Drift fishing on the reefs of Fort Lauderdale has really improved this month. Kingfish are scattered all over the reefs, with some exceptionally large ones being caught at times. The vast majority of the king mackerel we are catching this month are in the 6 to 8 pound range, but a few monsters are peaking over the 25 pound mark. A 25 pound kingfish can be a difficult fish to land. If their razor sharp row of teeth don’t cut your line right off the bat, you still have to battle the fish through some tumultuous runs, head shakes and dives before he comes within gaffing distance. The biggest kingfish are known as ‘smoker kings’, describing both the speed at which they ‘smoke’ drag off of a reel, and because they taste delicious when their meat is slow cooked on a smoker. This is the season when some of our biggest kingfish throughout the year will be landed off the South Florida coast.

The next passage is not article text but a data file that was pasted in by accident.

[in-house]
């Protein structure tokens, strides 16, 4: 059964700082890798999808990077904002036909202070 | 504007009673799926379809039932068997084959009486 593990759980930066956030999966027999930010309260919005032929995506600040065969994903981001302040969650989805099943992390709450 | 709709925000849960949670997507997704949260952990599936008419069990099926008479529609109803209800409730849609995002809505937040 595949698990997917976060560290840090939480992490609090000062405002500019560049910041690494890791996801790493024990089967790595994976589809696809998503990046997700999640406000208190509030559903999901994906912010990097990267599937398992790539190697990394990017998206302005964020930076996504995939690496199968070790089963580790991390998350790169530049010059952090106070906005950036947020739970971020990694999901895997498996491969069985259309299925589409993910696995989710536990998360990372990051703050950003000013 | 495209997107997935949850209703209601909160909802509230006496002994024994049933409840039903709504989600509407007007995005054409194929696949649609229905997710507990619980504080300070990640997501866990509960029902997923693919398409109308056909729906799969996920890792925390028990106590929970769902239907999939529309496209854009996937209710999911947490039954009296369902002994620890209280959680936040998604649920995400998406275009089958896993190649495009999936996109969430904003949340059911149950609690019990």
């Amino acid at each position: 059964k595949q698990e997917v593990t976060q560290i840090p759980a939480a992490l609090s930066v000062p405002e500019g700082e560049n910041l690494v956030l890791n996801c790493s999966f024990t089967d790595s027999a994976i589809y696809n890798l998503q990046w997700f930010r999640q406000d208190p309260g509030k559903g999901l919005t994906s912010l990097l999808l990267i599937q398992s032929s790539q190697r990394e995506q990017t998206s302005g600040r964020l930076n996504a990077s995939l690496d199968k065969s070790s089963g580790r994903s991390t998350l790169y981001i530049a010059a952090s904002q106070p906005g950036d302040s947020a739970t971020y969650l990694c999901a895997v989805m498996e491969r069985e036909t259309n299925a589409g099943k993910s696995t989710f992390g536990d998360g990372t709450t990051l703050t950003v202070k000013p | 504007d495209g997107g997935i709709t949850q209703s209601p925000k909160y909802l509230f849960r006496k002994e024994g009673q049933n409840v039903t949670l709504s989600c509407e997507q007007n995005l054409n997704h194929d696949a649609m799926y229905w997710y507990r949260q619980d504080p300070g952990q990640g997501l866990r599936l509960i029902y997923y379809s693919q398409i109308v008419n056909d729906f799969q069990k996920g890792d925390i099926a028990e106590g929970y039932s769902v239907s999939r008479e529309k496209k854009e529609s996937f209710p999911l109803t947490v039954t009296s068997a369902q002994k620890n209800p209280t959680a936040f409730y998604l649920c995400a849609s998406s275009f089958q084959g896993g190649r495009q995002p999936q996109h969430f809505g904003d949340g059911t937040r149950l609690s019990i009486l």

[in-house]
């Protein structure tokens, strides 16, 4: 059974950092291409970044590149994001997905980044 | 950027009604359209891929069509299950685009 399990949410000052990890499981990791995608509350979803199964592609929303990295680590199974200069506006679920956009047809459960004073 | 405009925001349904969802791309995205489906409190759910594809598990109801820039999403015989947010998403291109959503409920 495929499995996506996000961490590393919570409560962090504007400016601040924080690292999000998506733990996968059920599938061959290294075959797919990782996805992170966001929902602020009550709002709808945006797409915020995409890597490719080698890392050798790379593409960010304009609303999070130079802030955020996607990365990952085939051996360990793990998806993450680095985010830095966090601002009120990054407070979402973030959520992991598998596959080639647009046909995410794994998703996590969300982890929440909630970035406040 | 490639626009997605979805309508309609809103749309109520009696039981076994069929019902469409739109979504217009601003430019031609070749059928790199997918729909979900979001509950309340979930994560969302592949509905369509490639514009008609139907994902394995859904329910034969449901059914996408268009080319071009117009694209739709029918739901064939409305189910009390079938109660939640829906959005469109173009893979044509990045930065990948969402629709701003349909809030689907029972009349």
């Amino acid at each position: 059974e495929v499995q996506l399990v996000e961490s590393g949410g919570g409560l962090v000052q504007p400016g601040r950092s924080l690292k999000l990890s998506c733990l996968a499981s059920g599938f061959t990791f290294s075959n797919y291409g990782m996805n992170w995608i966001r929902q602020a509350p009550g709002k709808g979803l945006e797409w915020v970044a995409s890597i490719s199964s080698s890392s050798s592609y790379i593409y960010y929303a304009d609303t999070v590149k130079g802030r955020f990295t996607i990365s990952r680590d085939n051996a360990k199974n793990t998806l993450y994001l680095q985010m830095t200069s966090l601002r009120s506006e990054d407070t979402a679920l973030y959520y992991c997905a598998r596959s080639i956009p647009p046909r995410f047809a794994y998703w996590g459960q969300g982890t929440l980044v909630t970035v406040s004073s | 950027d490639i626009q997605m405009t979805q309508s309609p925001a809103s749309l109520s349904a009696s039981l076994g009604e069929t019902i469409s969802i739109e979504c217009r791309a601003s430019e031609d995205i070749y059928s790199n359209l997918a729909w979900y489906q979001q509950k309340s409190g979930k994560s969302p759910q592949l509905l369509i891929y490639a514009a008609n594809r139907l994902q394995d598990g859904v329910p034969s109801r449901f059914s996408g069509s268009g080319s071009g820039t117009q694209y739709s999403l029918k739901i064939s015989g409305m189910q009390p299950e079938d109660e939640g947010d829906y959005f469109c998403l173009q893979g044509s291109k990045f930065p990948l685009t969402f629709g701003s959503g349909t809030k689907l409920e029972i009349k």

Kingfish aren’t the only fish biting on the drift fishing boats. Blackfin tuna are fairly common to see caught this season, especially by those fishermen fast jigging whip jigs. Tuna can’t seem to resist a tasty whip jig that buzzes past their face. The blackfin tuna we catch are usually between 15 and 25 pounds, but fight as hard as a fish twice that size. A few big bottom fish are also being landed on the drift fishing boats. A ballyhoo plug on a long leader along the bottom is a good way to catch a mutton snapper or black/gag grouper. Grouper season opens on May 1st. Bonitos haven’t yet started biting much yet, but should be here before the next moon. Once they show up, we’ll be catching more bonitos than we know what to do with.
Good luck to everyone fishing out there. I’ll sea ya on the water.
Capt. Paul Roydhouse